enhances the value proposition to nursing, IT leadership, and end-users. This ‘dream
suite’ of capabilities comes at a time when nurse burnout is at a record high
and chronic nurse shortages are severely challenging organizations’ ability to
deliver the best quality care.

“We see the Critical Alert acquisition as highly strategic and
a natural evolution of our already-robust collaboration
platform,” said Brad Brooks, CEO and co-founder of TigerConnect. “For the
hundreds of thousands of nurses that currently use TigerConnect, these new
capabilities will deliver real-time, contextual information to their mobile
device or desktop to allow them to work smarter, prioritize responses, and
efficiently coordinate care, all within the same reliable TigerConnect platform
they use every day for enterprise messaging.”

Post-Acquisition Plans

Joining TigerConnect is Critical Alert CEO John
Elms, who will assume the role as TigerConnect Chief Product Officer,
guiding the integration of the two companies’ technologies and leading the
development of all future product offerings. Wil Lukens, currently VP of Sales
for Critical Alert, will assume the role of General Manager of Critical Alert’s
traditional Nurse Call hardware unit. 

“The timing of the deal and the fit of these two companies aligned perfectly,” said John Elms, CEO of Critical Alert. “Two best-in-class, highly complementary solutions coming together to solve some of the chronic challenges—alarm fatigue, response prioritization, resource optimization—that have driven nurse teams to the brink. Together, these unified technologies will make care professionals’ lives easier, not harder, and I couldn’t be more excited to lead the TigerConnect product organization into this next chapter.”

Critical Alert Integration with TigerConnect Plans

TigerConnect’s robust product suite, which includes care
team collaboration (TigerFlow®), on-call scheduling (TigerSchedule®), virtual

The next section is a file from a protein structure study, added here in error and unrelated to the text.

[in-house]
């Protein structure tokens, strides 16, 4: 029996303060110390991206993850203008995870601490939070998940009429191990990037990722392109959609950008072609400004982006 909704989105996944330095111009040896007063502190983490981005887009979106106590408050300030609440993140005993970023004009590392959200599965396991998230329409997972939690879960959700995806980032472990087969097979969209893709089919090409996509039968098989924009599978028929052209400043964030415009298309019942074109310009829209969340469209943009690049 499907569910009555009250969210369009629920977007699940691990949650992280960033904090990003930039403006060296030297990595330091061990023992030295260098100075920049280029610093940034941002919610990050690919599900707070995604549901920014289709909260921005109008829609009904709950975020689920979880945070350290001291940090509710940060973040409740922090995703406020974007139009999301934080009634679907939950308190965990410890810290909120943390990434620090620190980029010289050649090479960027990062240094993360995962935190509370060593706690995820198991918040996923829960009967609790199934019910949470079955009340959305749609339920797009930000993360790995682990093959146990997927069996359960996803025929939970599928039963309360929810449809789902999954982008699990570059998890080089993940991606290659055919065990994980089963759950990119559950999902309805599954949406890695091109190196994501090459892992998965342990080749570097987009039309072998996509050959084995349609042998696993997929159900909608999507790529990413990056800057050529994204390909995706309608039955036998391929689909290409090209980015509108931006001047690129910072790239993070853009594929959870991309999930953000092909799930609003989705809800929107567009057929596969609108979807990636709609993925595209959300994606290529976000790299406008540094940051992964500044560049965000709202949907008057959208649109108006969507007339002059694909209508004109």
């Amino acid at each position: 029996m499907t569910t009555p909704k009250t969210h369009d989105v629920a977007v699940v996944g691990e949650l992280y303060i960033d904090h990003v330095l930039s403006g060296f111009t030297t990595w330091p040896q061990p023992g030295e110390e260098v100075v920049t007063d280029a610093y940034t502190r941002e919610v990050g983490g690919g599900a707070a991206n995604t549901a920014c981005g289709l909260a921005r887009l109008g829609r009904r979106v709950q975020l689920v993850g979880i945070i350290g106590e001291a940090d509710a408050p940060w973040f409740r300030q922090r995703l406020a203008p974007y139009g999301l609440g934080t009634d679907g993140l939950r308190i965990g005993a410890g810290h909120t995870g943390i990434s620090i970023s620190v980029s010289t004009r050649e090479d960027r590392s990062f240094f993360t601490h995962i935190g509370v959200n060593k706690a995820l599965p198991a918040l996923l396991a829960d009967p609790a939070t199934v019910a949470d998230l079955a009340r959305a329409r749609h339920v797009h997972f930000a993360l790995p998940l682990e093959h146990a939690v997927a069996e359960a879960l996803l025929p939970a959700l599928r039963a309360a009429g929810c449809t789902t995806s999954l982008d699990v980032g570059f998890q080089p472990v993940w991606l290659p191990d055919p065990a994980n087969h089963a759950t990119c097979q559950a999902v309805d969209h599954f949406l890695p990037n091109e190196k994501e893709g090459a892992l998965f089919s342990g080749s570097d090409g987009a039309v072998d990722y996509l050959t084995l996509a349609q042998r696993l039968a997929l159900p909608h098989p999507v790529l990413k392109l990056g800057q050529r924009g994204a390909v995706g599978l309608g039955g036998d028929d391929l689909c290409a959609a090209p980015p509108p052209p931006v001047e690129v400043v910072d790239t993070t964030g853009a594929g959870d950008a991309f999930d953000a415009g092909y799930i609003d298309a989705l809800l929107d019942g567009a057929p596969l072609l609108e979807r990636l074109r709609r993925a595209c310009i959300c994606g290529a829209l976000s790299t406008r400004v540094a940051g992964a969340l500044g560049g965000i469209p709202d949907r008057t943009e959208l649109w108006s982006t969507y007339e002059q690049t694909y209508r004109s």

care/telemedicine (TigerTouch®), and now virtualized nurse call and
alerts/alarm management (Critical Alert middleware), will help transform
hospitals and healthcare organizations into the real-time health systems of the
future. 

Hardware-free Middleware Forms the Foundation

With a shared cloud-native approach, Critical Alert’s
advanced middleware seamlessly fuses TigerConnect’s care team
collaboration with alarm management and event notifications. Deep
enterprise-level integrations with hospital systems enable the centralization
of clinical workflow management and real-time analytics. Integrating these
systems will have a sizable impact on customer organizations’ productivity and
patient care.

Next Generation Nurse Call

Critical Alert’s nurse call solution brings a modern, badly
needed upgrade to legacy systems, extending both their life and feature-set. A
single mobile- or desktop-enabled user-interface brings vital contextual
information about requests while allowing for centralized answering of nurse
call alerts and management of workflows and assignments. These streamlined
workflows reduce noise and clinical interruptions while improving
responsiveness.

Physiological Monitoring – Less Noise, More Signal

The FDA-cleared offering intelligently routes context-rich
alarm notifications from clinical systems to TigerFlow+. An easy-to-use
workflow builder ensures alerts are prioritized accordingly and are routed to
the appropriate caregiver, suppressing unnecessary noise. The filtering,
mobilization, and escalation of alerts pairs with TigerConnect Teams,
allowing for prompt responses in critical situations.

Smart Bed Alarms for Enhanced Patient Safety

Integrations with popular smart bed systems provide remote
monitoring of bed status details, informing nurses whether they should walk or
run to a patient’s room. Staff can review and adjust bed compliance settings
from their mobile device and receive fall prevention notifications if safe-bed
configuration is compromised.

Real-time Location System (RTLS) Measures What Matters

The integration of RTLS with a deployed nurse call
application greatly enhances the data available to clinical leadership. The
combined TigerConnect/Critical Alert offering enables real-time tracking
of staff location (presence) and time spent on tasks, providing deeper insights
into resource planning, workflow effectiveness and ongoing process improvement
initiatives.

Advanced Analytics for Deeper Workflow Insights

A better understanding of patient behavior and workflows
helps reveal areas for optimization that can lead to improved patient care and
staff efficacy. The new combined platform capabilities centralize the
collection and tracking of patient event data and nurse task efficiency,
turning insights into action. Advanced analytics also allow for identifying,
documenting, and benchmarking responsiveness, compliance, resource allocation,
and patient throughput across the health system. 

Availability

This new integrated functionality is expected to be
available to TigerConnect customers in Q1 of 2021.